Guelph, ON - Equine Guelph is hosting two upcoming hands-on clinics with internationally recognized instructor Dr. Rebecca Gimenez of Technical Large Animal Emergency Rescue Inc. (TLAER). The first offering, Tuesday April 25 and Wednesday April 26, 2017, at Mohawk Racetrack will be open to the general public and will be of particular interest to those involved in the racing industry including racetrack personnel. Then on April 28 - 30, a large animal rescue operational level course at Meaford Fire Department will be available for active fire fighters. For the Horse Racing Industry Participants in "Fire Prevention and Emergency Rescue Training for the Horse Racing Industry" will be making an investment in safety to help protect both horses and industry workers. Thanks to generous funding from Grand River Agricultural Society (GRAS) and the Ontario Ministry of Agriculture, Food and Rural Affairs (OMAFRA), and support from Woodbine Entertainment Group (WEG) Equine Guelph has been able to organize this workshop for all three sectors of racing: Thoroughbred, Standardbred and Quarter Horse. Dr. Gimenez has travelled from the U.S. to Ontario in the past to teach highly successful TLAER workshops, resulting in lives saved just months later. In this special offering, the program will include emergency rescue training specific to risks associated with racing including; incidents involving starting gates, loose horses and on-track injuries. Best practice responses appropriate to trailer and stall incidents will be covered. In addition, a strong emphasis on fire prevention and evacuation procedures will also be included. The horse racing industry from all over Ontario are encouraged to participate, including: racetrack personnel (especially security, facility managers and track maintenance staff), training facility managers, trainers, grooms, veterinarians, veterinarian technicians and first responders. Thanks to the kind funding from GRAS and OMAFRA and support from WEG, the tuition is available for only $125 + hst. WHERE AND WHEN: Mohawk Racetrack, Campbellville, ON Tuesday, April 25 to Wednesday, April 26, 2017 - 8:30 AM to 4:30 PM Registration is now open online and will be limited. For more information contact Susan Raymond 519-824-4120 ext. 54230 firstname.lastname@example.org For Fire Fighters Dr. Gimenez is making her fourth return visit since 2014, working with Equine Guelph to bring Technical Large Animal Emergency Rescue training to first responders in Ontario. Together with Meaford fire department, this specialized 3-day hands-on "Large Animal Rescue Operational Level Course" will be offered to active fire fighters, April 28 - 30, 2017. Internationally renowned for Technical Large Animal Emergency Rescue (TLAER) training, Gimenez says, "Many organizations that participate in TLAER programs do not realize how far reaching this program is - that it concerns situations from loose horses on the highway, to cattle truck rollovers, to animals trapped and needing professional extrication. The most important feature of the program is safety for the people on the scene first." This intensive course sets up scenarios where safety knowledge and techniques are practiced, including vital positioning to stay clear of the head and kick zone of the legs. Understanding the behavioural instincts of fight or flight and learning how to utilize rescue straps so as not to injure the animal while maneuvering are just a few of the topics covered. Dr. Gimenez emphasizes the importance of participants taking the knowledge and techniques learned from the TLAER workshop back to their industry in order to improve upon the emergency rescue success rate. "It is really not about the animal in these situations," says Gimenez, "It's about people and how we interact on scene, how we prepare, train, and equip ourselves and our organizations, and how we network at levels above and below us beforehand that will ultimately make the difference to the animal." Presented by Grey Highlands and Meaford Fire Departments and Equine Guelph, this upcoming workshop is available for active fire fighters only for $275 + hst.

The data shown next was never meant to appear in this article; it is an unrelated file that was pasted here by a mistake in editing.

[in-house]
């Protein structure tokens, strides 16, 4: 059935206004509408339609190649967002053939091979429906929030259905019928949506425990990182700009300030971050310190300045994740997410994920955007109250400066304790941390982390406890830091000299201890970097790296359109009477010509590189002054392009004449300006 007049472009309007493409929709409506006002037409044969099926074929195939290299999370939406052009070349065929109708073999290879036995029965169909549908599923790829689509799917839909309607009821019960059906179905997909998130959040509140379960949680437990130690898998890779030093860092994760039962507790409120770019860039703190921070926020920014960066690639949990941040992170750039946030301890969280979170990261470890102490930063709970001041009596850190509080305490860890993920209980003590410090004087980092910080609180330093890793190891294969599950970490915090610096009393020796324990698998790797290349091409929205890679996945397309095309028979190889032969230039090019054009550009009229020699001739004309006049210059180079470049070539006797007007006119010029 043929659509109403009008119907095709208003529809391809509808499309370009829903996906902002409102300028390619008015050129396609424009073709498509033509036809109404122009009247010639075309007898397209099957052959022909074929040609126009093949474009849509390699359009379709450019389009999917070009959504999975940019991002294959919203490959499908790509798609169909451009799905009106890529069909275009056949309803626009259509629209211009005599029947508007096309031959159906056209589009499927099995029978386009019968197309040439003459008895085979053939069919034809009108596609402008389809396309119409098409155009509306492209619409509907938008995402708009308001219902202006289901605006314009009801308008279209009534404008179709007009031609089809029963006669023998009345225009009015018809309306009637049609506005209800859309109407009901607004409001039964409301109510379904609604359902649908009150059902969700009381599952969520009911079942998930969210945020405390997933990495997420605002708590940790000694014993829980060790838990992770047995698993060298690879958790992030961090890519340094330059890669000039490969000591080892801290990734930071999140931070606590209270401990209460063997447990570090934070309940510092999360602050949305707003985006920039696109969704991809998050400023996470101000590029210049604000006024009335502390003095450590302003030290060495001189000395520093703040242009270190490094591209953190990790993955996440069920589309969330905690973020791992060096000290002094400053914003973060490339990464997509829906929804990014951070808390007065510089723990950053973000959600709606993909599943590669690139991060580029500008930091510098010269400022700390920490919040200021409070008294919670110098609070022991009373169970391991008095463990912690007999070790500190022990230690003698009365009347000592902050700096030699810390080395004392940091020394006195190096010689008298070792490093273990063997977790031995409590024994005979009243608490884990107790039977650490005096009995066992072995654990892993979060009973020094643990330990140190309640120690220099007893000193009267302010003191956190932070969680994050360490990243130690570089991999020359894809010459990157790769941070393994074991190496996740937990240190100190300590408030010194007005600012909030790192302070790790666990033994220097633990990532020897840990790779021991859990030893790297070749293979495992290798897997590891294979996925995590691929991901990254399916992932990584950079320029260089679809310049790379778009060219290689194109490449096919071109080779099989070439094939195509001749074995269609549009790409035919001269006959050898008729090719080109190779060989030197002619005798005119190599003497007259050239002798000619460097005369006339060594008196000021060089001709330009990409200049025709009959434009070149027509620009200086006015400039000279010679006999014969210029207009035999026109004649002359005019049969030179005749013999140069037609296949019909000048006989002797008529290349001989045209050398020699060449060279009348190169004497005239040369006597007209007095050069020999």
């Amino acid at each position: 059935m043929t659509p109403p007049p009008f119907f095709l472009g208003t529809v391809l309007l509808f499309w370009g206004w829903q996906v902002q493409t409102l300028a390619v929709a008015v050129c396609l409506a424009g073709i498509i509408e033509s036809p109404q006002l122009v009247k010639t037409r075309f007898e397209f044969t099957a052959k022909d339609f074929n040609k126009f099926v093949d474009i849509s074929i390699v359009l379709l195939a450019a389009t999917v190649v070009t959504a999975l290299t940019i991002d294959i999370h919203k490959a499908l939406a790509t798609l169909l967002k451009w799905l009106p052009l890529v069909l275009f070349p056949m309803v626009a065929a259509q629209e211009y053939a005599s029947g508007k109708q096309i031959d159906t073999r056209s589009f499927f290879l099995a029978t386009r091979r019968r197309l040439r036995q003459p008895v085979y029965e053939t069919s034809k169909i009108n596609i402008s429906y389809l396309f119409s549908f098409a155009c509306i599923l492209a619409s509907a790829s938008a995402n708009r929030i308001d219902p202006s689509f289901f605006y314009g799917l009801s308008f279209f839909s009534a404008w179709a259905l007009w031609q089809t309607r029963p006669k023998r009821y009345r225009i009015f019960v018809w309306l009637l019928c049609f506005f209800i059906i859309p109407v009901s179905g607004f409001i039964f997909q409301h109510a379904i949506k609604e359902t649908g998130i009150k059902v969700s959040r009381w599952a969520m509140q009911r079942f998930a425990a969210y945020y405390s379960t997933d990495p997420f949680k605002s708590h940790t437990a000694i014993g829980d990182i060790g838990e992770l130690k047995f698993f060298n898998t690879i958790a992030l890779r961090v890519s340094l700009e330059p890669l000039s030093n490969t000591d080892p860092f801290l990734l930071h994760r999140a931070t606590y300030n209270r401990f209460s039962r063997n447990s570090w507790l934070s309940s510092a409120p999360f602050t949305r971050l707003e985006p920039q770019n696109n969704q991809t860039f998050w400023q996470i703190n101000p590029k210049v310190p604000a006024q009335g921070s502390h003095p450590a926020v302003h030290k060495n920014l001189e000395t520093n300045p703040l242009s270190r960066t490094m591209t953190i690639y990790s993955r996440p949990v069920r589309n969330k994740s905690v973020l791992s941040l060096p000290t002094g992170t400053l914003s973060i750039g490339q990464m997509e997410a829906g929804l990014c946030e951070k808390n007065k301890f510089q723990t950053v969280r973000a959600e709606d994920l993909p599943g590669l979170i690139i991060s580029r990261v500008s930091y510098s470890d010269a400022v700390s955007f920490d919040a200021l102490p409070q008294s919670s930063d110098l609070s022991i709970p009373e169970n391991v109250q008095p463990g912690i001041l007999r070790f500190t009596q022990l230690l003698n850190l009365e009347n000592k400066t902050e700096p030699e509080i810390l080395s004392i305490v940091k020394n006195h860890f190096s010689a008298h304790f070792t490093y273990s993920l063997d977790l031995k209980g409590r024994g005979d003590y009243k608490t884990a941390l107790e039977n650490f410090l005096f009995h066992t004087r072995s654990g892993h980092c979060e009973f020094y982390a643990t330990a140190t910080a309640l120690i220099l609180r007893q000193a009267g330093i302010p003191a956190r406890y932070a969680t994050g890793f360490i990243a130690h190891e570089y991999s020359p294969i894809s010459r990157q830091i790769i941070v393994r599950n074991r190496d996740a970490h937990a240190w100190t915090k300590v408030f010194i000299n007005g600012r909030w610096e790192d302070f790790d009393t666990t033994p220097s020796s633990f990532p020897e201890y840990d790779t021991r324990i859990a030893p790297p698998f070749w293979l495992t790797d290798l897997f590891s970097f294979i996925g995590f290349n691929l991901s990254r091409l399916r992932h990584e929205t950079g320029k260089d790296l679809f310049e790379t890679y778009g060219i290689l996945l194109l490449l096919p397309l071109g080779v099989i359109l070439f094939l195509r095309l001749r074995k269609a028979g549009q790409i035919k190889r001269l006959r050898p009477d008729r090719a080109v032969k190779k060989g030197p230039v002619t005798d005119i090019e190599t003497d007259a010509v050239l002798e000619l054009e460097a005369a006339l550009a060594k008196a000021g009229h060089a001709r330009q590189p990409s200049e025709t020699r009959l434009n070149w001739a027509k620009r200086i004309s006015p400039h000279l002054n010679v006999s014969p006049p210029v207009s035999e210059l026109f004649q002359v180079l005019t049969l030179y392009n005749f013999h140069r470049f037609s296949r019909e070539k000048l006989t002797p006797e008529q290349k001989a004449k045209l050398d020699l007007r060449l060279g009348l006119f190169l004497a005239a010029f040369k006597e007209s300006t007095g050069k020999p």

Guelph, Ontario - Give your horse the best Valentine's Day gift by being the greatest champion for equine welfare that you can be. A full herd of online learners signed up in less than 20 minutes after Equine Guelph announced the official launch of TheHorsePortal.ca. The feedback has been extremely positive for the new online learning community resulting from an innovative industry partnership including ten provincial equestrian federations across Canada. The inaugural courses offered are: 'Equine Welfare - Canada's Code' and 'Equine Biosecurity - Canada's standard'. Students so far say TheHorsePortal.ca is easy to navigate and rave about the wonderful content and interactivity. Horse enthusiasts are coming together from all backgrounds: from just starting out in the industry to facility owners and operators of large and small stables, new horse owners, boarders and professionals committed to life-long learning and staying up to date on the latest advances. Content in the first two short courses has already been reported as very helpful to those considering facility renovations and management practices to optimize their horse's well-being. Learning the basics on Canada's two new national standards imparts important knowledge to make the best informed decisions for the health and welfare of horses. Many of the students who had not heard of the new Equine Code of Practice are quickly realizing its value in evaluating whether changes need to be made or not pertaining to their horse's management. Students of the biosecurity course are finding many simple changes they can make to help protect their horses from infectious disease on and off their property. The course guest speaker, Dr. Alison Moore, Lead Veterinarian, Animal Health & Welfare at Ontario Ministry of Agriculture, Food and Rural Affairs was also a contributor to the new National Farm-Level Biosecurity standard for the Equine Sector. Moore is well versed in articulating the reality of biosecurity being more about diligence than difficulty. Moore stresses the importance of having a biosecurity plan and being able to communicate it clearly with every member of the barn community. The herd dynamics are fantastic at TheHorsePortal.ca as "aha" moments are shared, connecting evidenced-based course content to student experience and resulting in practical applications. The discussion forums are full of statements such as, "I didn't know what I didn't know" or "I learned that lesson the hard way" and "I've always done that but I didn't really know why." "This is an online community where science, practical application and discussion come together to facilitate learning," says, Equine Guelph director, Gayle Ecker. "Students from Equine Guelph have been making a difference âˆ’ the knowledgeable horse owner or caregiver is well equipped to have meaningful proactive discussions with their horse healthcare providers. Equine Guelph looks forward to partnering with the equine industry around the world to bring horse people together to learn about equine welfare and care as a community." Join the herd for the next offerings: 'Equine Welfare - Canada's Code' March 6 - 24 'Equine Biosecurity - Canada's standard' April 10 -28 For more information, go to TheHorsePortal.ca Story by: Jackie Bellamy-Zions